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Recently I discovered Parallel ForEach because I was still using VB 2010. In my application I open a hundred files to retrieve information and it takes a lot of time. I would like to succeed in using Parallel ForEach but I can't do it at all, I've been looking everywhere on google for 3 days ...
Could someone help me convert my little piece of code?

        Dim DirInv As DirectoryInfo
        Dim CheminFichierIni As String 'Path of my file of configuration
        If Debugger.IsAttached Then
            DirInv = New DirectoryInfo("\\w11900100akf\Mnt_CPAM\Inventaire\Log")
            DirInv = New DirectoryInfo(Path.Combine(Application.StartupPath, "Log"))
        End If
        ' Get a reference to each file in that directory.
        Dim FilInv As FileInfo() = DirInv.GetFiles()
        ' Display the names of the files.

        For Each FileInfoInv As FileInfo In FilInv 'Here i want to use Parallel For Each
            CheminFichierIni = FileInfoInv.FullName 'For each file, i read information
            Dim LstVItem As New ListViewItem(LireINI("PMF", "NetBios", CheminFichierIni))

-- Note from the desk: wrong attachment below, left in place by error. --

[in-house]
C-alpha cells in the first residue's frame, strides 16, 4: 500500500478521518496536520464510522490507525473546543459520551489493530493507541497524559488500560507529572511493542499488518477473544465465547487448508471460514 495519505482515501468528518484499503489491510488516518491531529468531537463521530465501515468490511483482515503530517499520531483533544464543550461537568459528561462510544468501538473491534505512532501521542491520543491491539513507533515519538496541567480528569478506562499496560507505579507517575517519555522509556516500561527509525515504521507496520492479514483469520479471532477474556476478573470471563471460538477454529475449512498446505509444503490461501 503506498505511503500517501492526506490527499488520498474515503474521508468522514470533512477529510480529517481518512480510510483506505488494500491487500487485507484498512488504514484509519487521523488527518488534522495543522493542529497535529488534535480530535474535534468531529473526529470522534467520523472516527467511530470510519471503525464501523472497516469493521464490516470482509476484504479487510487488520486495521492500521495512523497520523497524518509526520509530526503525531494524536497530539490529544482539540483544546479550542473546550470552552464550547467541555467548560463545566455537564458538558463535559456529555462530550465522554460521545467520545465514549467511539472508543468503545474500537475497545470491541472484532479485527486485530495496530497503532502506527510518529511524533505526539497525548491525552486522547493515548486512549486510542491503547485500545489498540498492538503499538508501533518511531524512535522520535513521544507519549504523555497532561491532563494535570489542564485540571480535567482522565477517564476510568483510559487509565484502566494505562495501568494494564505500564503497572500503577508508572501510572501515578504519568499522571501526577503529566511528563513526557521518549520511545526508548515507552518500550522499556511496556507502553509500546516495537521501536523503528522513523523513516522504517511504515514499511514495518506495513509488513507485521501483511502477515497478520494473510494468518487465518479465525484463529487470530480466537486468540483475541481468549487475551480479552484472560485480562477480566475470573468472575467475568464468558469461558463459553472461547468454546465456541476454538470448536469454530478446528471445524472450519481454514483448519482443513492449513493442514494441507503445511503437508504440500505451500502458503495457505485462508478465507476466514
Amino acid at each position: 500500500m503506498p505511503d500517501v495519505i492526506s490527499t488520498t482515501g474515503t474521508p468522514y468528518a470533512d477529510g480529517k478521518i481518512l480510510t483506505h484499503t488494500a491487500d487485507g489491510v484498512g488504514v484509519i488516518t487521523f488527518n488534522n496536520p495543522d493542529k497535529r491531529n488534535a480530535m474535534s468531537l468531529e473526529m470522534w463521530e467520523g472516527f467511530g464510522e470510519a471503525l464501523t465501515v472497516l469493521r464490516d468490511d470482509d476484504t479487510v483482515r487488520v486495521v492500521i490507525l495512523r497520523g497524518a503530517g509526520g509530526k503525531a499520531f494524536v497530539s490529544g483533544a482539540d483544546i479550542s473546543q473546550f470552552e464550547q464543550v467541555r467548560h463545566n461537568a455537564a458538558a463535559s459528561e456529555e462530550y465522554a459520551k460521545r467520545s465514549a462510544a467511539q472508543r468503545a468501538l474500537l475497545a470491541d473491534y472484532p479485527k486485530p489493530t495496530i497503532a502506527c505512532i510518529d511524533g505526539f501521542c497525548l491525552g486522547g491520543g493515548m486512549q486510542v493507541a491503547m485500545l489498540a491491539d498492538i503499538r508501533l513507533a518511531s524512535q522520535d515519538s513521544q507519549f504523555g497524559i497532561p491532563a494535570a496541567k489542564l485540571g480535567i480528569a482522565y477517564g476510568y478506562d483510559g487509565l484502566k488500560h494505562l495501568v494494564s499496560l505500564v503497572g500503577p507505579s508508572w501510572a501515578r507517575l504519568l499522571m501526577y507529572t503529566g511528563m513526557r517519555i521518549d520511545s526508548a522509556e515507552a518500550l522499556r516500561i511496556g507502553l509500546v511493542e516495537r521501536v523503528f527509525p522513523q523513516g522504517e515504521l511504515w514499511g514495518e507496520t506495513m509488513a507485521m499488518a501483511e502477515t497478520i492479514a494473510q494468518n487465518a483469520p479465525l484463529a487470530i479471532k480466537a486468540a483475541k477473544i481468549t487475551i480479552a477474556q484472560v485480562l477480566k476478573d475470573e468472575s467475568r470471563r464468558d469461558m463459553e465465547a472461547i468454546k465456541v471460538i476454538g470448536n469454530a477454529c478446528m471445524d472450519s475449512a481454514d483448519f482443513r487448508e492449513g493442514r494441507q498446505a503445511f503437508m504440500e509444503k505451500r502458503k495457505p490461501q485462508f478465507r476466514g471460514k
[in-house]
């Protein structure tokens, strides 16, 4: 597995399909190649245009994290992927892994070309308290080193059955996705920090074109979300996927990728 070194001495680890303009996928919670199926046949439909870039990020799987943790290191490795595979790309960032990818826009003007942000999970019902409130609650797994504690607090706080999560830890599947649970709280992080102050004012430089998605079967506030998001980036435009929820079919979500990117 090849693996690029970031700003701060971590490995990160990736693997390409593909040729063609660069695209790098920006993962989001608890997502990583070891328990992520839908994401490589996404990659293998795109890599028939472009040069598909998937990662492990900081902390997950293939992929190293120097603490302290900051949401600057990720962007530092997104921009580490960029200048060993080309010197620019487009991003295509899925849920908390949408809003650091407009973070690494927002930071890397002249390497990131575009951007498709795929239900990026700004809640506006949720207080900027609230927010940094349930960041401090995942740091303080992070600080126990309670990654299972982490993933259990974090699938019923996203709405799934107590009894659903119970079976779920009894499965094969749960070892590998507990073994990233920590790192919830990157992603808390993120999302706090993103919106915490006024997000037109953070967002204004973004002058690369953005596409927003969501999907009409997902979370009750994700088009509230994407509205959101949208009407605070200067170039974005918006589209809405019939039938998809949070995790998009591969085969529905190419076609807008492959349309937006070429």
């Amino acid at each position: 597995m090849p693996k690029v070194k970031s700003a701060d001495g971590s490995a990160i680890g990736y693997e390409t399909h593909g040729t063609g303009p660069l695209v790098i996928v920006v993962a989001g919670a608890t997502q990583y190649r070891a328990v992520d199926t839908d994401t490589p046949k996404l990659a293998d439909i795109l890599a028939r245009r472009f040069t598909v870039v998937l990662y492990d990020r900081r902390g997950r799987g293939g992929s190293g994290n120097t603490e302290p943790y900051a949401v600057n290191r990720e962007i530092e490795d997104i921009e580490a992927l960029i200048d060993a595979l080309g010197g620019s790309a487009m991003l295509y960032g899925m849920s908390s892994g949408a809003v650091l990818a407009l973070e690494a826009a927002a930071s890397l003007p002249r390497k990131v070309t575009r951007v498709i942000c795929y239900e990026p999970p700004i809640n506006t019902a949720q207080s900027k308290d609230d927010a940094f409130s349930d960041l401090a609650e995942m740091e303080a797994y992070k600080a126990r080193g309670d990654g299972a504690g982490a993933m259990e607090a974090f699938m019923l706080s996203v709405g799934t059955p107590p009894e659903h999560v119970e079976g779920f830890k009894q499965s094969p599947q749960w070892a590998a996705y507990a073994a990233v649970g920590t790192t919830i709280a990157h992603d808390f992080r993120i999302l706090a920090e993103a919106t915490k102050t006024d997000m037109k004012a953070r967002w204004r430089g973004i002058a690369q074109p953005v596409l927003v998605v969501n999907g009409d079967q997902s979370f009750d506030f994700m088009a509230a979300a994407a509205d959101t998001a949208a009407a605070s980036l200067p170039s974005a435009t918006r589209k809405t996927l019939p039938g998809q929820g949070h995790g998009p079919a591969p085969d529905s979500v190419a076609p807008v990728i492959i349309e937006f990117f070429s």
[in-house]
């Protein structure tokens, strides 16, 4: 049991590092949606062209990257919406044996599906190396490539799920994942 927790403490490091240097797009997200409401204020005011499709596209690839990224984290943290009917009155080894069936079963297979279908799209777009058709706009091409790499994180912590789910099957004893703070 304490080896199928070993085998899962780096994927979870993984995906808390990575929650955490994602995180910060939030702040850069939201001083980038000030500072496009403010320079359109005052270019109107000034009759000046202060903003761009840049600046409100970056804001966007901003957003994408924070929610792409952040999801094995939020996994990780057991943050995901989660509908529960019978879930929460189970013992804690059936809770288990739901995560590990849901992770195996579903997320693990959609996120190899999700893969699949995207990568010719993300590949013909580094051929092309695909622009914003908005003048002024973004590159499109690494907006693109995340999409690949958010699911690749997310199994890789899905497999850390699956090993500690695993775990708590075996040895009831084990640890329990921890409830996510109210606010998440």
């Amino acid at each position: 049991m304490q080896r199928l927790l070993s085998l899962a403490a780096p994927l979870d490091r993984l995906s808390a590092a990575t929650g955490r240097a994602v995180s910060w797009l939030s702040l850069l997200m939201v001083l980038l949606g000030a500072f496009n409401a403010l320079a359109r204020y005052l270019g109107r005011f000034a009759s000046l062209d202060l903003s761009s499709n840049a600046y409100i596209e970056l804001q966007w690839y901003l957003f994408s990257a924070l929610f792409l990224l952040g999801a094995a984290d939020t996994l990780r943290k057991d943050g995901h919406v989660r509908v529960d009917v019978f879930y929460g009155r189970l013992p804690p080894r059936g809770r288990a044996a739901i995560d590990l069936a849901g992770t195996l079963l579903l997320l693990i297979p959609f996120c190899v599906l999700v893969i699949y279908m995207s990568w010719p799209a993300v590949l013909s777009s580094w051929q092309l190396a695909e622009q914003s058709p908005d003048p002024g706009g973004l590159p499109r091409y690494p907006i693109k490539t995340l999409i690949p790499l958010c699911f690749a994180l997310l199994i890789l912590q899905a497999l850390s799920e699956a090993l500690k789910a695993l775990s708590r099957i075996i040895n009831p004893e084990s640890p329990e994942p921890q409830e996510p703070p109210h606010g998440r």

LstVItem.SubItems.Add(LireINI("PMF", "Owner", CheminFichierIni))
            LstVItem.SubItems.Add(... ...

Thank you

What I have tried:

a lot of code found on the internet but it doesn't lead to what I'm trying to do ...
Updated 25-Mar-21 0:36am
CHill60 23-Mar-21 11:40am
So what happens when you replace that For Each with Parallel.ForEach?

As Chill60 has said: try replacing For Each with Parallel.ForEach:
Parallel.ForEach(FileInv, Sub(FileInfoInv)
                          CheminFichierIni = FileInfoInv.FullName
                          End Sub)

But ... threading and parallelism isn't a "magic bullet" that will make your code 100 times faster: each object in the collection requires it's own thread, and to run that thread needs a free processor core. If no core is available, the thread goes into a wait state waiting for one to be free. So the number of cores in your system and the load on the system outside your app will decide how much faster you app will be. It is entirely possible that creating too many threads will cause your whole app to slow down rather than speed up as all the threads are "fighting" to get a core and the threading process plus switching threads adds overhead to the processor. I would not recommend 100 threads at all - and there is a very good chance that your app will crash as well given that ListView is not thread safe, and you are accessing UI controls from a non-UI thread ...

You're right, when reading a file it doesn't change much
Thank you for your help
Richard Deeming 25-Mar-21 8:56am
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